CEDAR RAPIDS — For the second consecutive quarter, Republican challenger Ashley Hinson has outraised Democratic Rep. Abby Finkenauer in Iowa’s 1st Congressional District.
Hinson, a state representative from Marion, raised $1.6 million in the July to September quarter and has $725,000 cash on hand to finish the campaign, according to the campaigns’ reports to the Federal Election Commission.
Finkenauer, who is seeking a second term, reported raising $1.4 million with $619,000 cash on hand.
The cash advantage puts Hinson in a strong position to win in 20-county northeast Iowa district that includes Cedar Rapids, Waterloo, Dubuque and Marshalltown, according to her campaign manager, Jimmy Peacock.
“It’s abundantly clear that Ashley has the momentum, and Iowans are tired of Abby Finkenauer’s constant political gamesmanship,” he said. “With less than a month until the election, our campaign has the resources needed to tell our story.”
The Hinson campaign has accused Finkenauer of ducking debates. The candidates debated once.
“While Abby hides, Ashley is campaigning relentlessly to get over the finish line,” Peacock said.
Finkenauer has declined other invitations, citing her schedule.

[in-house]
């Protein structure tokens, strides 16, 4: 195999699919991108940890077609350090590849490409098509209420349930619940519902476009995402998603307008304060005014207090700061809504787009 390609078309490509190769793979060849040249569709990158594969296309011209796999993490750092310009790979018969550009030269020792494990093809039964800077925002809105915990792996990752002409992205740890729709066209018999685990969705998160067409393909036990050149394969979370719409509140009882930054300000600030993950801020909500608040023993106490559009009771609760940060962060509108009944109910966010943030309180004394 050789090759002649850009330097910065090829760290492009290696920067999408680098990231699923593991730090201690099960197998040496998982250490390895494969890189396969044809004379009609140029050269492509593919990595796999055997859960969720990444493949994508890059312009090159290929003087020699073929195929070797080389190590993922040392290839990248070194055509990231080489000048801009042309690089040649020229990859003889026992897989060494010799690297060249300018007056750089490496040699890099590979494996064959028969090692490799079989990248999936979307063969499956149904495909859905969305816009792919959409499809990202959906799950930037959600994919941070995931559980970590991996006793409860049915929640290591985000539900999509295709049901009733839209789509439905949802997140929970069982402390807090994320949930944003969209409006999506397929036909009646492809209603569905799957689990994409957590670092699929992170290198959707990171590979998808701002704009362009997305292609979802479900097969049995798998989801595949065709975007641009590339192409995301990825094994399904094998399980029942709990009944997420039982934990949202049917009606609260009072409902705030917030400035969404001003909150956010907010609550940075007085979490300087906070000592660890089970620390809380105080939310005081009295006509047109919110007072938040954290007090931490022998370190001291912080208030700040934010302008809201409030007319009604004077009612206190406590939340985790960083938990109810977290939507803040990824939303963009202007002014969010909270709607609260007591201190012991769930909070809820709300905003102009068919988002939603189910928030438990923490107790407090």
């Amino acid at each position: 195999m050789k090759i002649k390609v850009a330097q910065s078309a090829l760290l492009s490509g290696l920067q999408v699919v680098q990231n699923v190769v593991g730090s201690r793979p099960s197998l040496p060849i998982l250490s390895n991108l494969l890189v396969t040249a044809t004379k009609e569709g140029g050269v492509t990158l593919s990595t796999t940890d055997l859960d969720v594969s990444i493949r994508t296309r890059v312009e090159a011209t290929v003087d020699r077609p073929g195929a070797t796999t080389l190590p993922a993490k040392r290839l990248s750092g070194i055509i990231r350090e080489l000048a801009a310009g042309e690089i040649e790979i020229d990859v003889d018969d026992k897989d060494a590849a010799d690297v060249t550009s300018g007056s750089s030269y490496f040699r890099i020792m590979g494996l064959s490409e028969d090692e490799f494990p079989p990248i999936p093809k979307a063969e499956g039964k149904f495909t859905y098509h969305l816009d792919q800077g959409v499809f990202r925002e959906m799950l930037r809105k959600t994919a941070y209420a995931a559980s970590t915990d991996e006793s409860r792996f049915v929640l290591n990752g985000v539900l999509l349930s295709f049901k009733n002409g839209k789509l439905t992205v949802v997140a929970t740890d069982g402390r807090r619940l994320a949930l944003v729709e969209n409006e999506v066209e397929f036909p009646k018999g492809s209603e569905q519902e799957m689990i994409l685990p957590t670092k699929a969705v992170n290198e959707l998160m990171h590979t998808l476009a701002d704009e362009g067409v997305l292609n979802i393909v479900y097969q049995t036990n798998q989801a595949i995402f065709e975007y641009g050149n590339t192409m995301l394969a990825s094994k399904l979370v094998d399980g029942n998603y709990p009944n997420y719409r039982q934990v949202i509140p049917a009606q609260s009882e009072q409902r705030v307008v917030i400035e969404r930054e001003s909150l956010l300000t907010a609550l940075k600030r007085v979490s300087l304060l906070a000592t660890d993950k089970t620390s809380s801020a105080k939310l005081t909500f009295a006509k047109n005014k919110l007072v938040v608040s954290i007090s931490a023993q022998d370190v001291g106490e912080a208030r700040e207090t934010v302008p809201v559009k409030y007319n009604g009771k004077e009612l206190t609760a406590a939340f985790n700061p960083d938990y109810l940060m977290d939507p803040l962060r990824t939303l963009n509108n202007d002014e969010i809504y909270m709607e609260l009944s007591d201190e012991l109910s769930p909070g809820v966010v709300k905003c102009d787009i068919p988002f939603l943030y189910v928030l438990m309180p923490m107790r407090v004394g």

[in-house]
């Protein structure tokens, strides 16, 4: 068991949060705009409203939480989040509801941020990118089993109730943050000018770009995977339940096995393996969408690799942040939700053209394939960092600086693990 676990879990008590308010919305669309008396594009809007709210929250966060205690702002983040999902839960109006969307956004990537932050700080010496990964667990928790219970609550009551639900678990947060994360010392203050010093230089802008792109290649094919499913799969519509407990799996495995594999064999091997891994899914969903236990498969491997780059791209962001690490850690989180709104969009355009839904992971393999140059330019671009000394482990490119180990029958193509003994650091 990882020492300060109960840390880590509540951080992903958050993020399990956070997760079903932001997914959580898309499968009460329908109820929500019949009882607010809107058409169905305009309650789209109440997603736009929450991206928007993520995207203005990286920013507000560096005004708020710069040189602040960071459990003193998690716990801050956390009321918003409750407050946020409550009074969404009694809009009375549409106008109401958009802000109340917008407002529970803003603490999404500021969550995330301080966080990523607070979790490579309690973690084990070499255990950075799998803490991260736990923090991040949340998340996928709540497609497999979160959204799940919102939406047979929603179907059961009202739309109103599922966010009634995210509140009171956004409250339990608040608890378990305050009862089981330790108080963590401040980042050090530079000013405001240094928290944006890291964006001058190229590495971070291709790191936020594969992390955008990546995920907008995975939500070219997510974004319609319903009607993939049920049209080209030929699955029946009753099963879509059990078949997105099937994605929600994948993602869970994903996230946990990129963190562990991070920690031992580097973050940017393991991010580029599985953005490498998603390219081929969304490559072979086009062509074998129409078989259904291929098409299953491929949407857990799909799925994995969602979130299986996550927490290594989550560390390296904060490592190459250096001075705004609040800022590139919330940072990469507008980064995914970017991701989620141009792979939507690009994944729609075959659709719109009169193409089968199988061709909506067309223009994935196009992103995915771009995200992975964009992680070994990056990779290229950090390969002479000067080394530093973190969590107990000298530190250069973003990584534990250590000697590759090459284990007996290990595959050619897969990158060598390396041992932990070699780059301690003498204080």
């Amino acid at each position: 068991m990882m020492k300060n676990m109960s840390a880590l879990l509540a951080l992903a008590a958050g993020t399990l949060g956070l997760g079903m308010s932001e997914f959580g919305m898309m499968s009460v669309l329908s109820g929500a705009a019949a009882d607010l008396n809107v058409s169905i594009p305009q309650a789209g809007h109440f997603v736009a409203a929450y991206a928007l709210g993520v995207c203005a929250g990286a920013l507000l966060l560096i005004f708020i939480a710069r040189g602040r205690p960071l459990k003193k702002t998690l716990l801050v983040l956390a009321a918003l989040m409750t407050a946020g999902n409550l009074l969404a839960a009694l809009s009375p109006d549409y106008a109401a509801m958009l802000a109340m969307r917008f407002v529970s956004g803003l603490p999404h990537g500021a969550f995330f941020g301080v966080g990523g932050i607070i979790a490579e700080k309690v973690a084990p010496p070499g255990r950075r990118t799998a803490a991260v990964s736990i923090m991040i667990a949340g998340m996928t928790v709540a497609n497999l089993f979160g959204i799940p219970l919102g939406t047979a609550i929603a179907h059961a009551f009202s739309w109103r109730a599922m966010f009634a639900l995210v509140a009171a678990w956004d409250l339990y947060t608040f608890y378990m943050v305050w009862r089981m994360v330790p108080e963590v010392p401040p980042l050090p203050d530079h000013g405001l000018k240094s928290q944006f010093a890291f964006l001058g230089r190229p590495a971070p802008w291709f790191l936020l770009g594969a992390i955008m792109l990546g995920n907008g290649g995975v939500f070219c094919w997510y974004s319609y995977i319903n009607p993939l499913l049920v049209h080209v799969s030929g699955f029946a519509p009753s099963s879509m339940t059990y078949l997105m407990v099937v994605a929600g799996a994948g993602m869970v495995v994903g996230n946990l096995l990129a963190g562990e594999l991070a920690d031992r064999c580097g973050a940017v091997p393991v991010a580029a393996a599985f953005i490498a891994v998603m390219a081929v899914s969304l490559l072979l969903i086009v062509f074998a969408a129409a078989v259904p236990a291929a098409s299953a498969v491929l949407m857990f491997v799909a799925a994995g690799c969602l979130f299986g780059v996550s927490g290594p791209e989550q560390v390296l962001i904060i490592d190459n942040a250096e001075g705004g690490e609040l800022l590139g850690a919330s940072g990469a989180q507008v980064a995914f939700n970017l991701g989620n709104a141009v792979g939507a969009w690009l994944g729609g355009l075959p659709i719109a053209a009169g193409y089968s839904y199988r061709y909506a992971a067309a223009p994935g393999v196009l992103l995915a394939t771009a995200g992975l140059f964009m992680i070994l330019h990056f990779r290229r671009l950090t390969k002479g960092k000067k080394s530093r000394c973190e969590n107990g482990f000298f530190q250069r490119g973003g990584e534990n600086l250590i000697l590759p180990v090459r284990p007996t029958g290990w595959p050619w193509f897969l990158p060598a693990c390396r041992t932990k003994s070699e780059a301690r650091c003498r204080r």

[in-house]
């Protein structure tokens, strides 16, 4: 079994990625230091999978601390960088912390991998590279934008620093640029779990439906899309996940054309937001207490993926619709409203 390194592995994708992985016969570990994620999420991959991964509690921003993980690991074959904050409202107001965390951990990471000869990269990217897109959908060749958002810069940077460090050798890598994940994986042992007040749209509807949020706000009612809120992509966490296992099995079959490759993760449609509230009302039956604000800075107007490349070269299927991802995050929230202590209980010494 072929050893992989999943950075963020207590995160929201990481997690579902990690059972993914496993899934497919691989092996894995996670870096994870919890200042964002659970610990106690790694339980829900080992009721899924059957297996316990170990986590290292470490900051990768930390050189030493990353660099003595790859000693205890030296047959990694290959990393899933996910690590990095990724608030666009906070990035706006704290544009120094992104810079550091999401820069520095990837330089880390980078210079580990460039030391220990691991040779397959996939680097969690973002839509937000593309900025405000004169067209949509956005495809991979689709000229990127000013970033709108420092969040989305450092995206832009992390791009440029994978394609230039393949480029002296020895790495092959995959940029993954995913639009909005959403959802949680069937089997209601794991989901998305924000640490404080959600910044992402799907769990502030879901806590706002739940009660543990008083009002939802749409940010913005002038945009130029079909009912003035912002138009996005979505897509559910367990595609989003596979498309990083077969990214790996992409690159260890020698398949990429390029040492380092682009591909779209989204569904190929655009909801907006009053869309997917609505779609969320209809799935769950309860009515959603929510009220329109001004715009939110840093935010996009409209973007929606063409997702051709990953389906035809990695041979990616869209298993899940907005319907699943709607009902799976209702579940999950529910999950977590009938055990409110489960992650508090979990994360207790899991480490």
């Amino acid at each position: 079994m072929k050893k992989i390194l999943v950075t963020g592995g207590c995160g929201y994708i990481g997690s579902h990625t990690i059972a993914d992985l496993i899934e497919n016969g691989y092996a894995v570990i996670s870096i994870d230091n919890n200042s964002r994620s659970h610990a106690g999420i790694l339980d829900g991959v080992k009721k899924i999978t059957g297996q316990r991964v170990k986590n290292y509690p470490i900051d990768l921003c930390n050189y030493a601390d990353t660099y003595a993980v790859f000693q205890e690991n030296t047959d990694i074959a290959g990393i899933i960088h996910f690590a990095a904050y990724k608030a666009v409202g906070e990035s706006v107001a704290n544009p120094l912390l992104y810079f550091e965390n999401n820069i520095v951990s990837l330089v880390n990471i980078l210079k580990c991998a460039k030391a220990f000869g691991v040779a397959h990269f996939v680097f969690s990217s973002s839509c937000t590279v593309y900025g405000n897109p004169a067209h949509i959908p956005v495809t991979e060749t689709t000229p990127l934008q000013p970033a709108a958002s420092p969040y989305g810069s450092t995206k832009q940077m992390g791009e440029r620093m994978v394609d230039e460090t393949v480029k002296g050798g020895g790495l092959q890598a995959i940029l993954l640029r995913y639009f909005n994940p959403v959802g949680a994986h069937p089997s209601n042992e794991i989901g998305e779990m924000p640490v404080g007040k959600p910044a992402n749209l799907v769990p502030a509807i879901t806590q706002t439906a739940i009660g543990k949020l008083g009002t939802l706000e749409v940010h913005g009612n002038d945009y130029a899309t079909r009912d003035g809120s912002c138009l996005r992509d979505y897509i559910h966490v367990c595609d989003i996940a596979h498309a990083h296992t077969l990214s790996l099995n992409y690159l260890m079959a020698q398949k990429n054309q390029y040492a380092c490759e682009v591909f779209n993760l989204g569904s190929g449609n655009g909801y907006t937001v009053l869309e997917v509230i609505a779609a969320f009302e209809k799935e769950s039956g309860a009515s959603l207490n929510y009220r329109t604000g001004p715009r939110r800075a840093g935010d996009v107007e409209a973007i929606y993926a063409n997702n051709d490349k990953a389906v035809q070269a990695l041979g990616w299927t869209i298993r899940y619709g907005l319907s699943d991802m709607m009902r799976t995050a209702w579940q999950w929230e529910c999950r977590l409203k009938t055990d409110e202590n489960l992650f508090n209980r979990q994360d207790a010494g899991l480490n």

According to her campaign, the Cedar Rapids Democrat is focused on helping families recover from the economic and public health crises facing the 1st District.
“Instead of playing partisan games, Congresswoman Finkenauer is doing the work,” a campaign spokesperson said. She will continue to communicate her message with the $1.35 million in cash and prepaid media the campaign has booked through Election Day, Nov. 3, the spokesperson said.
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The race has attracted significant independent expenditures in addition to what the campaigns have spent. According to the Campaign Finance Institute, there has been nearly $6.7 million in independent expenditures in the race. The institute reported more than $3.3 million spent for Finkenauer and nearly $3.4 million for Hinson — a difference of about $39,000.
Polling results on the race have ranged from a 45 percent to 45 percent tie to a nearly 9 percentage point lead for an unnamed Democrat. Political handicappers put it in the “Democratic tossup” or “leans Democratic” category.
The Washington Post speculated the 1st District was the seventh-most-likely GOP pickup of a Democratic-held district this year.
According to the Iowa Secretary of State’s Office, as of Oct. 1, 36 percent of active voters are Democrats, 33 percent no party and 30 percent Republican.
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